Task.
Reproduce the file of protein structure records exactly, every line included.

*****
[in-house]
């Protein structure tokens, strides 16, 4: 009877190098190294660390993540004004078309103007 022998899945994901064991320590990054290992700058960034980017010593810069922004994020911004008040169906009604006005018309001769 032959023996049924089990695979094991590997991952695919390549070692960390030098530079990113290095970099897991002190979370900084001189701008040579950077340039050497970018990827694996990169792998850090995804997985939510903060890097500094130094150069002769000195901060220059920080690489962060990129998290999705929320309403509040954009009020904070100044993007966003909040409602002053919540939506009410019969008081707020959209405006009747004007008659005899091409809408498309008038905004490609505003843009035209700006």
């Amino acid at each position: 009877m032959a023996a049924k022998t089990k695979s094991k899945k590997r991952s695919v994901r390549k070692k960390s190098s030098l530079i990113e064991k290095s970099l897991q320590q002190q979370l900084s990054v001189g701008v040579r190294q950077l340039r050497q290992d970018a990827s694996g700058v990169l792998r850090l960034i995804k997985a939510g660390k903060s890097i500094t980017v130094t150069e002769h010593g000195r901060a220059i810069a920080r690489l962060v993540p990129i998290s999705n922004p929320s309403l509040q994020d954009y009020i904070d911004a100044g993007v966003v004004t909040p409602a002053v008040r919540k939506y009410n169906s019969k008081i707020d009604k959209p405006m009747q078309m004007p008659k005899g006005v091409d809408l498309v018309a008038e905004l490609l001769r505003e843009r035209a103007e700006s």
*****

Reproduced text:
[in-house]
């Protein structure tokens, strides 16, 4: 009877190098190294660390993540004004078309103007 022998899945994901064991320590990054290992700058960034980017010593810069922004994020911004008040169906009604006005018309001769 032959023996049924089990695979094991590997991952695919390549070692960390030098530079990113290095970099897991002190979370900084001189701008040579950077340039050497970018990827694996990169792998850090995804997985939510903060890097500094130094150069002769000195901060220059920080690489962060990129998290999705929320309403509040954009009020904070100044993007966003909040409602002053919540939506009410019969008081707020959209405006009747004007008659005899091409809408498309008038905004490609505003843009035209700006």
């Amino acid at each position: 009877m032959a023996a049924k022998t089990k695979s094991k899945k590997r991952s695919v994901r390549k070692k960390s190098s030098l530079i990113e064991k290095s970099l897991q320590q002190q979370l900084s990054v001189g701008v040579r190294q950077l340039r050497q290992d970018a990827s694996g700058v990169l792998r850090l960034i995804k997985a939510g660390k903060s890097i500094t980017v130094t150069e002769h010593g000195r901060a220059i810069a920080r690489l962060v993540p990129i998290s999705n922004p929320s309403l509040q994020d954009y009020i904070d911004a100044g993007v966003v004004t909040p409602a002053v008040r919540k939506y009410n169906s019969k008081i707020d009604k959209p405006m009747q078309m004007p008659k005899g006005v091409d809408l498309v018309a008038e905004l490609l001769r505003e843009r035209a103007e700006s």